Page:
Herbs, Supplements and Alternative Medicines
It is best to get vitamins and minerals from the foods you eat. In fact, research has not been able to prove that dietary or herbal supplements (including omega-3 supplements, cinnamon, and other herbs) help to manage diabetes.
Still, more and more people use dietary supplements. And studies show that people with diabetes are more likely to use supplements than people without diabetes.
The National Health Interview Survey found that 22 percent of people with diabetes used some type of herbal therapy, while another study found that 31 percent used dietary supplements.
Certain ethnic groups, such as Hispanics, Native Americans, Asians, and African Americans are also more likely to use dietary supplements.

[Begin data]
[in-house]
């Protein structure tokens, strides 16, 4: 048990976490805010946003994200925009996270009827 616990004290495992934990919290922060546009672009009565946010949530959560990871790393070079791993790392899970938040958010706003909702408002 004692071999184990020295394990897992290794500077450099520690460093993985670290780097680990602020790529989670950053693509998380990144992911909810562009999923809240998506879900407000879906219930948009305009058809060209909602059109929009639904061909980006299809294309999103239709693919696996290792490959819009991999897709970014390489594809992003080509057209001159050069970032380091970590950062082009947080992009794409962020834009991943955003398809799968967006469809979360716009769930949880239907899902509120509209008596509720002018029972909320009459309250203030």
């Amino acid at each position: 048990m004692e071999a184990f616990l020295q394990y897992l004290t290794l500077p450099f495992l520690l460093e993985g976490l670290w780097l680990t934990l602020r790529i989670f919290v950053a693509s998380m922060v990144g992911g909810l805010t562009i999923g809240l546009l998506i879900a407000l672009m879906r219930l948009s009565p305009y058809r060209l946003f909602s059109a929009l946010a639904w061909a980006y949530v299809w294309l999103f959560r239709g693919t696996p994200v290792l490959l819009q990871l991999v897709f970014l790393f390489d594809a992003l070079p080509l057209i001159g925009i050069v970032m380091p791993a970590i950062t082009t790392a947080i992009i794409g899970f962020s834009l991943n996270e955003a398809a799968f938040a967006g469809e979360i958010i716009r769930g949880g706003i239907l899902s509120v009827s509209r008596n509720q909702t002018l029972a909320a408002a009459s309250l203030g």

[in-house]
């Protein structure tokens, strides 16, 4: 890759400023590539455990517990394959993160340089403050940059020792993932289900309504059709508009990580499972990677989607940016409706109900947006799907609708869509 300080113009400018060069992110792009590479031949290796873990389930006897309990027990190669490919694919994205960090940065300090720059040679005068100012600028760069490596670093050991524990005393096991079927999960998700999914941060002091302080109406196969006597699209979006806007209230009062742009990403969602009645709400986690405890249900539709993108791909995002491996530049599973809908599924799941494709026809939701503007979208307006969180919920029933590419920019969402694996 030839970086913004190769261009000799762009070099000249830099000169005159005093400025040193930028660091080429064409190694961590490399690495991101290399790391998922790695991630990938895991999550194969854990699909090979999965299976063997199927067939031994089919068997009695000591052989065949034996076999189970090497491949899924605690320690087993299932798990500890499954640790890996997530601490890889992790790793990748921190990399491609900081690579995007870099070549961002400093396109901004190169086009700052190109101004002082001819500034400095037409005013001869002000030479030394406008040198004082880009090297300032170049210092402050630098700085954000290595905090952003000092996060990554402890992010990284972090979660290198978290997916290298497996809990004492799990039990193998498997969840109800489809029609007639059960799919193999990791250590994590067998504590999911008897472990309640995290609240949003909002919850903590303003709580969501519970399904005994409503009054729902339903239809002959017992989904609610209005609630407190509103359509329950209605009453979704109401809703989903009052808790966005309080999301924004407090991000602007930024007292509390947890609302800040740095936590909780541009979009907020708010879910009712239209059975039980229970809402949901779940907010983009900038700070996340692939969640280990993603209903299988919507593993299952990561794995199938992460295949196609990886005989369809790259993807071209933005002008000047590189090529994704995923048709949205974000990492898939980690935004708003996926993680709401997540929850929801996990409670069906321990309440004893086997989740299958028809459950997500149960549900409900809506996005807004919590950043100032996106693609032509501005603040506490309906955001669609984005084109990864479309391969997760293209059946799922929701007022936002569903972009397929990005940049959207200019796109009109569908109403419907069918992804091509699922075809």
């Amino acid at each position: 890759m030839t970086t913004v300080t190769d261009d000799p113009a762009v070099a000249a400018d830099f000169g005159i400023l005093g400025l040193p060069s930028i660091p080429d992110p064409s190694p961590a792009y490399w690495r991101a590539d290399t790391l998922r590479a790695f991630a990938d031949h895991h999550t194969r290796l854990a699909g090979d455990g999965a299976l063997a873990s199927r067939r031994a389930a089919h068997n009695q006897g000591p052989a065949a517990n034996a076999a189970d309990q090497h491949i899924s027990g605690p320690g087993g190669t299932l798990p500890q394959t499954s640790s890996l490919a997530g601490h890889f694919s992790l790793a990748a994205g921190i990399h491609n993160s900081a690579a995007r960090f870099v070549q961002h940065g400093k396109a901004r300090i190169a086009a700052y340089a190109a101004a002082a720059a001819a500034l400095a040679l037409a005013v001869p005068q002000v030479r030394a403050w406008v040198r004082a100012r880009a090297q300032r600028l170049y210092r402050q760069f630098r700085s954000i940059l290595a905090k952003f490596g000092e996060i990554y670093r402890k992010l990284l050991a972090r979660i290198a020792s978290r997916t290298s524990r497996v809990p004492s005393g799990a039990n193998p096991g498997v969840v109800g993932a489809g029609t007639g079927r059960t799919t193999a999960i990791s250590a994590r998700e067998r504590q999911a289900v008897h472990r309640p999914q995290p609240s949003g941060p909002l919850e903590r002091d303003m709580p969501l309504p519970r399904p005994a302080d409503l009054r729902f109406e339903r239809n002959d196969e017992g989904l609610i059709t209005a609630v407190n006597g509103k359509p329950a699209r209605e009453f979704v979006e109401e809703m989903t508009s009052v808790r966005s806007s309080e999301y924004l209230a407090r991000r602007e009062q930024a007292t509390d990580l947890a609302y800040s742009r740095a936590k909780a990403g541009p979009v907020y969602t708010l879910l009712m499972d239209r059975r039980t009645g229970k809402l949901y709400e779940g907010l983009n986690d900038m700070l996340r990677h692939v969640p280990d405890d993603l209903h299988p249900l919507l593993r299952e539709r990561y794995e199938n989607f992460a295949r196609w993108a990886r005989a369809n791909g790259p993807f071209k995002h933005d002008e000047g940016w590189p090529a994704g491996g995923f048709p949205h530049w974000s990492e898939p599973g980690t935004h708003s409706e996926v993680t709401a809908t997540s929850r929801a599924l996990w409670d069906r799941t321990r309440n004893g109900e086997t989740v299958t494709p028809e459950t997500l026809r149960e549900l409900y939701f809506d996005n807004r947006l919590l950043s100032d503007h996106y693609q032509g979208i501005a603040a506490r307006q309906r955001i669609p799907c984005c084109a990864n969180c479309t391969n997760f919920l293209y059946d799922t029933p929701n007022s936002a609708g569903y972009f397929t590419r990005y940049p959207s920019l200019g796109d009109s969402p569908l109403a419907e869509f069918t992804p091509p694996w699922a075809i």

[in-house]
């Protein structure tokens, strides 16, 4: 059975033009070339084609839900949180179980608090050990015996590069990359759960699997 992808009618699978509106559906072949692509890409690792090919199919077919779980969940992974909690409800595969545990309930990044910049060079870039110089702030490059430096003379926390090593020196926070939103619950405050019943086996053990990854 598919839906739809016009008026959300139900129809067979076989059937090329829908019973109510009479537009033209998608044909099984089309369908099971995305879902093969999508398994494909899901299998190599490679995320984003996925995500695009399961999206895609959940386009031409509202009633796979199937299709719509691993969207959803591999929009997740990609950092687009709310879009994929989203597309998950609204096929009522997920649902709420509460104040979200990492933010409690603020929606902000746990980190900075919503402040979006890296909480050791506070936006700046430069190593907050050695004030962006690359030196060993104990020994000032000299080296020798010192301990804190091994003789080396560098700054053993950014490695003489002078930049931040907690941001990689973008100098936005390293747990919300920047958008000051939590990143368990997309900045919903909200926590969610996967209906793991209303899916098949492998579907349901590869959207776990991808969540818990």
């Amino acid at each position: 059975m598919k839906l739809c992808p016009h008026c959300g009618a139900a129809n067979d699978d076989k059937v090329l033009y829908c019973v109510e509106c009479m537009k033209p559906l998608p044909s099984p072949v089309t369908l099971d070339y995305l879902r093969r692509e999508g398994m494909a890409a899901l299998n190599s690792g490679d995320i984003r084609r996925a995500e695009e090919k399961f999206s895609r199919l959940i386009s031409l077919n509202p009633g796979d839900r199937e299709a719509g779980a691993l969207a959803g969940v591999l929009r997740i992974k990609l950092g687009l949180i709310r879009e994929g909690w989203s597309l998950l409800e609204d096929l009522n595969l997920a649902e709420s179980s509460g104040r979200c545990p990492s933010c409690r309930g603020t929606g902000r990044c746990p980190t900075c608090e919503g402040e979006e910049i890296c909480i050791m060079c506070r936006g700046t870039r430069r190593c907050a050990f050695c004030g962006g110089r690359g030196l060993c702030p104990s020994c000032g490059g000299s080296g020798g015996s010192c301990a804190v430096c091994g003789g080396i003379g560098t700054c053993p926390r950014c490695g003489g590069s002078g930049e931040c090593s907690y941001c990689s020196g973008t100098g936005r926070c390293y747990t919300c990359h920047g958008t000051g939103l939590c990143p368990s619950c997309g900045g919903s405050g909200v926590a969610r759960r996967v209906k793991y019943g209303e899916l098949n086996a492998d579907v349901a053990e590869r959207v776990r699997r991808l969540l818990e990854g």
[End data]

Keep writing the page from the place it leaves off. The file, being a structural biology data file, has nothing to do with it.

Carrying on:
Using Supplements Safely
If you’re one of the many people taking dietary supplements, you’re probably concerned about doing the right thing for your body.
However, finding reliable information about the benefits and safety of these products is difficult. There are hundreds of dietary supplements—each purporting their own health benefits.
Unfortunately, the US does not have a system for testing the effectiveness of supplements.
This material is adapted from The American Diabetes Association Guide to Herbs & Nutritional Supplements, written by Laura Shane-McWhorter, PharmD, BCPS, FASCP, BC-ADM, CDE, and published by the American Diabetes Association, ©2009.